Barking Kitten

Fiction, musings on literature, food writing, and the occasional Friday cat blog. For lovers of serious literature, cooking, and eating.


Close to forty. Not cool. Politically left. Atheist. Happily married. No kids.

Saturday, April 21, 2007

Reading Anna Gavalda

French writer Anna Gavalda is the author of three books: the novella Someone I Loved, a collection of stories titled I Wish Someone Were Waiting for Me Somewhere, and the recently translated Hunting and Gathering.

Gavalda's work is concise, elegant, and invariably pointed toward love--familial, marital, erotic. Someone I Loved, her first novel, is a fictionalized account of her husband's sudden departure for another woman. Narrator Chloé, stunned by Adrien's abandonment, numbly follows her father-in-law, Pierre, who insists on bundling her off to the countryside, her two small daughters in tow.

In the family’s remote country house the notoriously reticent, workaholic Pierre lays his life bare to his astonished daughter-in-law. As Chloé moves through her terrible grief, longing once again to be sitting on the Metro, filing her nails and wondering about dinner parties, Pierre divulges a series of shocking revelations. He is sixty-five, his life a “closed fist” whose "strings" he attempts to tug for Chloé’s benefit. His life, he explains, has been one long effort toward safety: a loveless marriage, a demanding profession, emotional detachment from his children. But there is an enormous rent in his life’s fabric: an unexpected love affair, begun at age forty-two. Suddenly Pierre was alive, happy, complete. But he was unable muster the courage to leave his wife and children:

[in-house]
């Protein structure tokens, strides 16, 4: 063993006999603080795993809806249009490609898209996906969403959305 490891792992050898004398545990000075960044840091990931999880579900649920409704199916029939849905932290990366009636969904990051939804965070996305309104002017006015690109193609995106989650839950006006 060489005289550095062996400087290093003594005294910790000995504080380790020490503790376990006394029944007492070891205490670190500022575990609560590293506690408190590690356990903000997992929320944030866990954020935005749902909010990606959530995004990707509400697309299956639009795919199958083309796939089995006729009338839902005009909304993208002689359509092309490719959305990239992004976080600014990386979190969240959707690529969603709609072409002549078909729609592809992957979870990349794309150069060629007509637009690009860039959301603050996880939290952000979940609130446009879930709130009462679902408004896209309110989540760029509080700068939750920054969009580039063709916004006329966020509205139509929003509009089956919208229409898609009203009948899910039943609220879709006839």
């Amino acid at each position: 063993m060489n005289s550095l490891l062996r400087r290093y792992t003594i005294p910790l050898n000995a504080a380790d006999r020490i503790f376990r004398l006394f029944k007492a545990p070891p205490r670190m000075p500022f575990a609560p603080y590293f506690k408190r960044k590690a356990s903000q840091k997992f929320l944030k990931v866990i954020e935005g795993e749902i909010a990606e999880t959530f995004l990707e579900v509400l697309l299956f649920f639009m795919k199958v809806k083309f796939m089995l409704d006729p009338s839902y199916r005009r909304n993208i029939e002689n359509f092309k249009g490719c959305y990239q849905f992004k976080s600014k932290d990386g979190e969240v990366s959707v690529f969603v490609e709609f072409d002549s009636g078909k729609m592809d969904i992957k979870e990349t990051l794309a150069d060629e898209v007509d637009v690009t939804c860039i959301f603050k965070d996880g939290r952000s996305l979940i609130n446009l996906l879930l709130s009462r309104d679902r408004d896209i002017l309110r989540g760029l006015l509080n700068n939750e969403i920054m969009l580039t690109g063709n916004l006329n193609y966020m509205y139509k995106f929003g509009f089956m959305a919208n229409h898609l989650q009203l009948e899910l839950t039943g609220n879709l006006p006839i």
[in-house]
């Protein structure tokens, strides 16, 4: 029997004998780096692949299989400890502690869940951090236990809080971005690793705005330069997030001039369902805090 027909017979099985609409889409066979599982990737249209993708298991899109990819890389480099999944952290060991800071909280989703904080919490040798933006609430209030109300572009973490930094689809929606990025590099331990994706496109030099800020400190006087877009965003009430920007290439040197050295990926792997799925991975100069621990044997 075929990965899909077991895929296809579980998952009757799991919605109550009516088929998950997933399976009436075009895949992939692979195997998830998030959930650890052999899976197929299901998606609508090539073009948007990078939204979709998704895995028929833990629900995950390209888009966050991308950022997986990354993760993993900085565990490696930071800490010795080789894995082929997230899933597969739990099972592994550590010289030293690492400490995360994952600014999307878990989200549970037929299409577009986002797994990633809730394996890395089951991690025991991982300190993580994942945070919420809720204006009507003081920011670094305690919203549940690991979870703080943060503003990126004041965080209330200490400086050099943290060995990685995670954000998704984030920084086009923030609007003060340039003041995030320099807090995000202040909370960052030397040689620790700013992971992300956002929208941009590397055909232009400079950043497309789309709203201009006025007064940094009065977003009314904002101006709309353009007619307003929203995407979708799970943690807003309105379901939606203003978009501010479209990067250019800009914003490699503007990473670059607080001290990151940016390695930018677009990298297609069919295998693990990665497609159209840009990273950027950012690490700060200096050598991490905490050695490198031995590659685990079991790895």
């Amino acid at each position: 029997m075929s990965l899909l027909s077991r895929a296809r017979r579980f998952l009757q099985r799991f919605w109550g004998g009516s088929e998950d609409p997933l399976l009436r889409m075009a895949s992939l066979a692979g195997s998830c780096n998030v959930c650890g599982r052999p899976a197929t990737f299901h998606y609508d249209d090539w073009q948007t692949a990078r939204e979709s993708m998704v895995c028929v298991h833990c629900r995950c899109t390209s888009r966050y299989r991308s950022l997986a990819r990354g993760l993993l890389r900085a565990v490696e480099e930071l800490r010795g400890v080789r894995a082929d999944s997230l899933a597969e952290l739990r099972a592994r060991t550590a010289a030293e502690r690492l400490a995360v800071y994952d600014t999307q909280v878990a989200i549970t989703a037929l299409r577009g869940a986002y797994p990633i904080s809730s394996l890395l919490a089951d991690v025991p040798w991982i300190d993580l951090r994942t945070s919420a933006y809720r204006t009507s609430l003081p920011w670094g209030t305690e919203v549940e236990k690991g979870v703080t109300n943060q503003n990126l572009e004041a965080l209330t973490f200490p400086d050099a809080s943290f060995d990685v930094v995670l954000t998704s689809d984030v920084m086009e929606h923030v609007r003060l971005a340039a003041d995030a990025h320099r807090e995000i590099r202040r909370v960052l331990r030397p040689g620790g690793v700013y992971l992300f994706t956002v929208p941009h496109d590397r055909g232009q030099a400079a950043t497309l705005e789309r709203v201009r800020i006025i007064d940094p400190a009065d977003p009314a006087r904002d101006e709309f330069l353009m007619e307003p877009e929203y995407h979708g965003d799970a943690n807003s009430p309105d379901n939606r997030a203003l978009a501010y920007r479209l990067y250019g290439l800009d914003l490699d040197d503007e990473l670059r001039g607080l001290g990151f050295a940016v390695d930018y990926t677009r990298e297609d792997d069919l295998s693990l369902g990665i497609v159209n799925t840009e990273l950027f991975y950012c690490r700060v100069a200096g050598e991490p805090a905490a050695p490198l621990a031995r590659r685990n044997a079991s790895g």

“A thousand times I wanted to and a thousand times I gave it up...I went right to the edge of the abyss, I leaned over, and then I fled. I felt accountable to Suzanne, to the children.” (117)

Later he tells Chloé:

“...I would rather see you suffer a lot today than suffer a little bit for the rest of your life...I see people suffering a little, only a little, not much at all, just enough to ruin their lives completely...Yes, at my age, I see that a great deal...crushed under the weight of that miserable little thing—their ordinary little life.” (123-4)

Chloé, Pierre observes, is full of life, vibrant, talented. Adrien has done her a favor. She is now free to exercise her repressed artistic abilities, to seize her own happiness, to make more of her life than the majority, himself included, who squander their chances.

Initially Chloé resists. She pointedly enumerates Pierre's many flaws and their effects on Adrien. Pierre is stung, but accepts her allegations: he is indeed a bastard. All the more reason for him to tell the truth. At this, all Chloé can do is sit and listen, glass in hand, as Pierre describes a life compressed into series of tiny boxes.

The decidedly French setting moves the story along: much of it takes place at table, with Chloé's excellent meals interspersed, in a small moment of amusement, at Pierre's maiden cooking attempt:

"It says 'cut the carrots in medium-sized rounds.' Do you think it's good like that?" (21)

Much is made of opening fine bottles of wine, of a meal of gésiers confits with spaghetti. Promises to continue seeing one another center on lunching at a fish restaurant. The meals mark time: the pain of the moment, the promise of a bittersweet future.

Finally, after a night of revelations, Pierre poses a final question: aren't children happier with a happier father?

On this quixotic note the novella ends, leaving the surprised reader sympathizing with the villain. The question leads to the author’s implicit forgiveness, a broadness of vision seldom seen in American marriages—or divorces.

Anna Gavalda: Someone I Loved. Catherine Evans, Translator. New York: Riverhead Books. 2005.


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